North East Wales

Welsh church law's 450th anniversary marked at Denbigh

A monument to the translators of the Bible stands in the grounds of St Asaph Cathedral
Image caption A monument to the translators of the Bible stands at St Asaph Cathedral

A service celebrating 450 years since a law allowed the Bible to be translated into Welsh has been held.

In 1563, Elizabeth I introduced a law which required Welsh churches to hold Welsh translations of the Book of Common Prayer and the Bible.

Some historians believe the legislation protected the future of the language.

The anniversary was marked in Denbigh where an MP during that period helped to steer the bill through the House of Commons.

Dr Wyn James, a lecturer at the school of Welsh at Cardiff University, explained that the Bible in Wales was taught first in Latin and later in English which many people could not understand.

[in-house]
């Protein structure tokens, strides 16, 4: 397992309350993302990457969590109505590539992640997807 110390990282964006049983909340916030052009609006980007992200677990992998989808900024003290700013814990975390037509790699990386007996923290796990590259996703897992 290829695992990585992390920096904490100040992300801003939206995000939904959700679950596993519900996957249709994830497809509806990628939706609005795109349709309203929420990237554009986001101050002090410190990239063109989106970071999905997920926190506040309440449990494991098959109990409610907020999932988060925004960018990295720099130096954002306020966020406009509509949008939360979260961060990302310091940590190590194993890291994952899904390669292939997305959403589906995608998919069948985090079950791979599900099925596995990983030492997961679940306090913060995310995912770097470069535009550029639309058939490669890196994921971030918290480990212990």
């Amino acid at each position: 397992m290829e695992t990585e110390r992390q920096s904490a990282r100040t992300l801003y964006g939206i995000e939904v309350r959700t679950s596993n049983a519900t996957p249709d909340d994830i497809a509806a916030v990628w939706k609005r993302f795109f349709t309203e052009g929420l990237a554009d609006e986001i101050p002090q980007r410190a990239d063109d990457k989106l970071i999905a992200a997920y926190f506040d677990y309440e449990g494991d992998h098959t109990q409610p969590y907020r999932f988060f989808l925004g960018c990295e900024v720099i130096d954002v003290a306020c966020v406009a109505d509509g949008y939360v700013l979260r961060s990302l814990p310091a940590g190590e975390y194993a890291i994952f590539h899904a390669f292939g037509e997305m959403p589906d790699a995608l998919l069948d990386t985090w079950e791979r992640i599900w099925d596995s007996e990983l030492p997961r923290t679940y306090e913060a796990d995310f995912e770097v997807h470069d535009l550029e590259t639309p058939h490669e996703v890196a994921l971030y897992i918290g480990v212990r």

Image caption A Welsh translation of the whole Bible was first published in 1588

But with a change in monarch came the decision to encourage Welsh-speaking communities to hold services in their first language.

Denbighshire scholar William Salesbury had already published a Welsh translation of the main texts of the Prayer Book.

And a translation of the whole Bible was published in 1588 by St Asaph Bishop William Morgan.

It is these translations which are said to have standardised the Welsh language.

Dr James said: "Welsh, as with any other language, has dialects... but what you had with the Bible and Common Book of Prayer, you had a standard language which everyone could understand."

The celebration took place at St Marcella's church, also known as Eglwys Wen, where the town's MP, Humphrey Llwyd, is remembered.

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